While there are certainly fewer life-threatening boulders and poisonous darts, Andrea (Linfield College) has certainly had an adventure through her internship at the Universität Archiv Heidelberg. The archives are responsible for preserving the history of the Universität Heidelberg in documents, images, and artifacts, and then making these materials available for people who are doing personal or professional research about the University.
A full-year AJY student, Andrea began her internship in the archives in January during the winter break between her two semesters at the Universität Heidelberg, and she has since continued throughout the summer semester. As a German major and history minor, this internship helps to bridge her interest in archival work and her interest in German history and culture. When she began, she was responsible for taking out and returning things from their collections as well as digitizing the doctoral presentations of Heidelberg PhD students. As her internship has progressed, she has begun doing translations for the archives, including news updates, legal forms, and flyers for the university. She also responds to English e-mails and telephone calls to the archives, some of which have allowed her to assist authors and genealogists whose research ties into the Universität Heidelberg.
One of her current projects has been to translate the disciplinary records of the University from 1918 until 1967. Prior to 1918, the University was responsible for its own judicial system and disciplinary actions; however, following the beginning of the Weimar Republic, University disciplinary matters were filed by the University and then became a matter of the local and state police. Following 1967, the student protests in Heidelberg began, and those documents belong to their own specific collection. This project has led to some colorful discoveries, including a student who sold syphilis medication in the 1930s and a single year in the 1920s when several people independently decided they should destroy streetlights in Heidelberg. Along with being fascinating, dramatic, and occasionally funny, Andrea states that this project has helped her to view people in history as indeed people instead of two-dimensional figures.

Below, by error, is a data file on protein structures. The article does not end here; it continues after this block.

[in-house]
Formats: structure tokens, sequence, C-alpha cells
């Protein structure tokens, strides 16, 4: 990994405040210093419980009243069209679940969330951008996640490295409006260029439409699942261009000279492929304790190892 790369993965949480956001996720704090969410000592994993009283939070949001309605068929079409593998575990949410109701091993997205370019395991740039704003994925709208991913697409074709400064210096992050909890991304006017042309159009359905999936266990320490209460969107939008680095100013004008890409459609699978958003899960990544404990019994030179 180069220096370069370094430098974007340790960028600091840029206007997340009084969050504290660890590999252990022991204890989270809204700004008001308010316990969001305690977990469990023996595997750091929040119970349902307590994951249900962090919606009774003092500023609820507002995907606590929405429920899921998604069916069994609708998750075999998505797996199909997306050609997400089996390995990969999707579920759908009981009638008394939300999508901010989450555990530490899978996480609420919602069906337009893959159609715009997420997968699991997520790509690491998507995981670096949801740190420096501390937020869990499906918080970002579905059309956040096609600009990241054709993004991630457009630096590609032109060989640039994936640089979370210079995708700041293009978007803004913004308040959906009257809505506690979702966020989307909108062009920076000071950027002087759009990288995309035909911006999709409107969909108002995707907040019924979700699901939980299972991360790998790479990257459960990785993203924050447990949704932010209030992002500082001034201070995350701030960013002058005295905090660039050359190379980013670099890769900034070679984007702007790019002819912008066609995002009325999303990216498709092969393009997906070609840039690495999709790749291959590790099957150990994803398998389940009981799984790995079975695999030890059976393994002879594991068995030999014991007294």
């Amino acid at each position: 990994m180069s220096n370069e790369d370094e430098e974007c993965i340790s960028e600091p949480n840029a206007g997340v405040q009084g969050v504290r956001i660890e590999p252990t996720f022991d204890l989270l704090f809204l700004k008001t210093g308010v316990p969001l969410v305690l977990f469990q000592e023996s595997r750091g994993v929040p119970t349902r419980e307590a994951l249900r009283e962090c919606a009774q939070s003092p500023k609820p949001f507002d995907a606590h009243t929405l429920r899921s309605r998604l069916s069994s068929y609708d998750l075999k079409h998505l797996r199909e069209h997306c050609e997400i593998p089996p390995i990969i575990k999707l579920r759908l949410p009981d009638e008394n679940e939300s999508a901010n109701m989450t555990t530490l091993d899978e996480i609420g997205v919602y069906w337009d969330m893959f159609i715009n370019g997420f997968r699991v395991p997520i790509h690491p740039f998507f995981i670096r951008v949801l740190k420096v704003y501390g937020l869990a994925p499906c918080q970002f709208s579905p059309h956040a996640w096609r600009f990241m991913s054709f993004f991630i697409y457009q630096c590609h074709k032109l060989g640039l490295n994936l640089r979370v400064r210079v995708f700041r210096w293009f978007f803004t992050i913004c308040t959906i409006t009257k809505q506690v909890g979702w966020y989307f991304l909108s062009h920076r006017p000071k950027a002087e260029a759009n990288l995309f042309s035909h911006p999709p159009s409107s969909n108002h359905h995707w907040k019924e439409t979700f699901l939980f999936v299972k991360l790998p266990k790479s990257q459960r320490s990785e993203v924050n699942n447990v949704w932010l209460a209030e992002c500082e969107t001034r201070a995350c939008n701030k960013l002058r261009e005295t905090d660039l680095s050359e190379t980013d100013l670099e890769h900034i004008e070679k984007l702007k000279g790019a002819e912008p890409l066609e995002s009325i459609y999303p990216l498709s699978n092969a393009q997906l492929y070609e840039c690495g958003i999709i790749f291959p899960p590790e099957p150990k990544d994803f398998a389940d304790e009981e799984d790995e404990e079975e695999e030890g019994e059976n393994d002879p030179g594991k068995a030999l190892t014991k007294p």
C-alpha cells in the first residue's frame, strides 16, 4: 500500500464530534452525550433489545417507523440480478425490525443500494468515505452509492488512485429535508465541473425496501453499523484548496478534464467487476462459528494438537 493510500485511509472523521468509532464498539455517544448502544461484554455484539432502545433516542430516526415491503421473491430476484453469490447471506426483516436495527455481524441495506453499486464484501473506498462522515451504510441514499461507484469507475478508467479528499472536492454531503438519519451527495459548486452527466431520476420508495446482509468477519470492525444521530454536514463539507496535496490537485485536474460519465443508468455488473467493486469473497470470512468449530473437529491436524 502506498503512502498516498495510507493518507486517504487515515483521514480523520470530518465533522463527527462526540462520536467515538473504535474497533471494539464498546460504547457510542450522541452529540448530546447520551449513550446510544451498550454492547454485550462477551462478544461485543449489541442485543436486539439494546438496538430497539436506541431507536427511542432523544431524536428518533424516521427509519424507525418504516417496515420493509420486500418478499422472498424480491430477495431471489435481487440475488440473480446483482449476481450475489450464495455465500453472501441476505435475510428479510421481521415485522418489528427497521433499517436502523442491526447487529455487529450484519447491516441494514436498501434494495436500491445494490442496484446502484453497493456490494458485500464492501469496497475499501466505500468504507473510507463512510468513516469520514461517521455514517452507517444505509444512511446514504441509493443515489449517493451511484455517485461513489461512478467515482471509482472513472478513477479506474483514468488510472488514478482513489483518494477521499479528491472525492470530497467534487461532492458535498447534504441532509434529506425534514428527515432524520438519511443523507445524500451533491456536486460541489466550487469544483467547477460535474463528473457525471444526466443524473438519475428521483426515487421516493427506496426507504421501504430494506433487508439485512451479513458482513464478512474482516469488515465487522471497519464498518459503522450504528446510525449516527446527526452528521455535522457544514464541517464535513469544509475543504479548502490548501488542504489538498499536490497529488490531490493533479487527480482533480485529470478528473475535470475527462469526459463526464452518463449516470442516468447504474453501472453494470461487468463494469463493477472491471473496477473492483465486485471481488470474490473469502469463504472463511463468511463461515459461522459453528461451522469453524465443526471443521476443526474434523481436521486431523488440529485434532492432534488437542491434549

Andrea has greatly enjoyed this internship, stating that she finds it fascinating to actually “be able to hold a piece of history in your own hands.” Through this internship she has truly learned to appreciate the depth and breadth of archival work, “there is a lot more to archives than people think…. a lot of people think it is just keeping old documents.” Andrea points to the diversity of materials included in the archives, from fraternity uniforms to musical instruments to paintings done by University faculty. Materials in the archives can range anywhere from a few years ago to student rosters from the 1400s. Andrea states, “it’s kind of mind-boggling to hold a book or document that is older than my country.”
In conclusion, Andrea cites numerous examples of times where she has stumbled upon new information that has changed the way she looks at the history of the Universität Heidelberg, the history of Germany, or archival work in general. Because of this internship, she has been able to learn about “so many parts of history I didn’t even really know existed.” Whether it is about course catalogs from the 1400s or records about the Bavaria’s 9 month long experiment with a Communist government system, this internship has provided her with a wealth of new knowledge and experiences. In summation, Andrea states, “There is always something new to find every day that makes me so happy.”